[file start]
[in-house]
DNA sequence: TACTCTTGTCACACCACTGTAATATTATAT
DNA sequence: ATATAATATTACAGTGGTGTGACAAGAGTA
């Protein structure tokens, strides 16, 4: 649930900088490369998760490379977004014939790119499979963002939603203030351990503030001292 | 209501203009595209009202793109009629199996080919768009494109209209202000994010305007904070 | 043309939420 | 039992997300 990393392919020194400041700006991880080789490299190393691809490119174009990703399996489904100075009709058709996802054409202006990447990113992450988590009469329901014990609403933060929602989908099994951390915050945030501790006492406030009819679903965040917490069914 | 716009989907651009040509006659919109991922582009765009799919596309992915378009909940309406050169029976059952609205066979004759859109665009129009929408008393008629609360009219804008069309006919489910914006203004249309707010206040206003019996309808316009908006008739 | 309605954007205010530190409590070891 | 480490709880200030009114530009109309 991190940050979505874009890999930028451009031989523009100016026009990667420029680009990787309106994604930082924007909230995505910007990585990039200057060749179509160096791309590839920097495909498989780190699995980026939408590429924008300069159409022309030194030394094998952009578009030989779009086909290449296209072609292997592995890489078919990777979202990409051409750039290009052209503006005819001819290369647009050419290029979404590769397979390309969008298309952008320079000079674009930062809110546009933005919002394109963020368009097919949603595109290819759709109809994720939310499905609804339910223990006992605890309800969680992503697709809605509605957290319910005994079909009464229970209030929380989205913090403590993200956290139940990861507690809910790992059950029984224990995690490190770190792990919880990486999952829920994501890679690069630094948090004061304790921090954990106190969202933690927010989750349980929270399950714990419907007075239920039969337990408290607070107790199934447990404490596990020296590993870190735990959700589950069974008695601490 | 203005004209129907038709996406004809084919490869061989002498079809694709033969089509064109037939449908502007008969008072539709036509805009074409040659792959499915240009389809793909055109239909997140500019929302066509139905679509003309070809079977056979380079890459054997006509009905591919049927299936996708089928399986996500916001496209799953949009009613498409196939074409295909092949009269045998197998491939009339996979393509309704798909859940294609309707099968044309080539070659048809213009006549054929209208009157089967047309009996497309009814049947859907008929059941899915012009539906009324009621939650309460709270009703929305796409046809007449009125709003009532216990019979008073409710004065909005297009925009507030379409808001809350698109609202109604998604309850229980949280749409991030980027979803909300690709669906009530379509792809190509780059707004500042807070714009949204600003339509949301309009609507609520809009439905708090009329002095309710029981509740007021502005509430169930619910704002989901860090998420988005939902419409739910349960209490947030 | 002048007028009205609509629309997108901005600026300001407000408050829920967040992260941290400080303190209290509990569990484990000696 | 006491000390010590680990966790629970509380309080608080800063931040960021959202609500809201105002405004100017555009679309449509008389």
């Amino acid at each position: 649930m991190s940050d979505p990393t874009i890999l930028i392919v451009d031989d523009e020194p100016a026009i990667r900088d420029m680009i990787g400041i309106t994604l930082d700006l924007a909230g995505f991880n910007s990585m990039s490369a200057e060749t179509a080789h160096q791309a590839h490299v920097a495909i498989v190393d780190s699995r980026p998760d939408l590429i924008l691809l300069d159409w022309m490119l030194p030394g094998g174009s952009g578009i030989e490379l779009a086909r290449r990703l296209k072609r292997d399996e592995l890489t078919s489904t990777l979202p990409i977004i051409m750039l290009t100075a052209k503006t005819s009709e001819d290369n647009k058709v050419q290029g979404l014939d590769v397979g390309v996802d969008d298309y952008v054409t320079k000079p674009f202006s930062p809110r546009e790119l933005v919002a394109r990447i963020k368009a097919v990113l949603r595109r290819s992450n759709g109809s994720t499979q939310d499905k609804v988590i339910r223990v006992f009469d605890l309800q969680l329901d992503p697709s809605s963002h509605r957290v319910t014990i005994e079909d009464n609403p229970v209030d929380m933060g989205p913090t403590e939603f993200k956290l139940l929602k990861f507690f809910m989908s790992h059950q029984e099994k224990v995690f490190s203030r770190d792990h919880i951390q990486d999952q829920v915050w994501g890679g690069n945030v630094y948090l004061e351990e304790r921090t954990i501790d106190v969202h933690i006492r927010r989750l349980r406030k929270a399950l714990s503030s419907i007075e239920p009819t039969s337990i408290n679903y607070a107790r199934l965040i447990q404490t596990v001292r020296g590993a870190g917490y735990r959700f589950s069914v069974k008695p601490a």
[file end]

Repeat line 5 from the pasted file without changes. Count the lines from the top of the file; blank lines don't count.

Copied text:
């Amino acid at each position: 649930m991190s940050d979505p990393t874009i890999l930028i392919v451009d031989d523009e020194p100016a026009i990667r900088d420029m680009i990787g400041i309106t994604l930082d700006l924007a909230g995505f991880n910007s990585m990039s490369a200057e060749t179509a080789h160096q791309a590839h490299v920097a495909i498989v190393d780190s699995r980026p998760d939408l590429i924008l691809l300069d159409w022309m490119l030194p030394g094998g174009s952009g578009i030989e490379l779009a086909r290449r990703l296209k072609r292997d399996e592995l890489t078919s489904t990777l979202p990409i977004i051409m750039l290009t100075a052209k503006t005819s009709e001819d290369n647009k058709v050419q290029g979404l014939d590769v397979g390309v996802d969008d298309y952008v054409t320079k000079p674009f202006s930062p809110r546009e790119l933005v919002a394109r990447i963020k368009a097919v990113l949603r595109r290819s992450n759709g109809s994720t499979q939310d499905k609804v988590i339910r223990v006992f009469d605890l309800q969680l329901d992503p697709s809605s963002h509605r957290v319910t014990i005994e079909d009464n609403p229970v209030d929380m933060g989205p913090t403590e939603f993200k956290l139940l929602k990861f507690f809910m989908s790992h059950q029984e099994k224990v995690f490190s203030r770190d792990h919880i951390q990486d999952q829920v915050w994501g890679g690069n945030v630094y948090l004061e351990e304790r921090t954990i501790d106190v969202h933690i006492r927010r989750l349980r406030k929270a399950l714990s503030s419907i007075e239920p009819t039969s337990i408290n679903y607070a107790r199934l965040i447990q404490t596990v001292r020296g590993a870190g917490y735990r959700f589950s069914v069974k008695p601490a």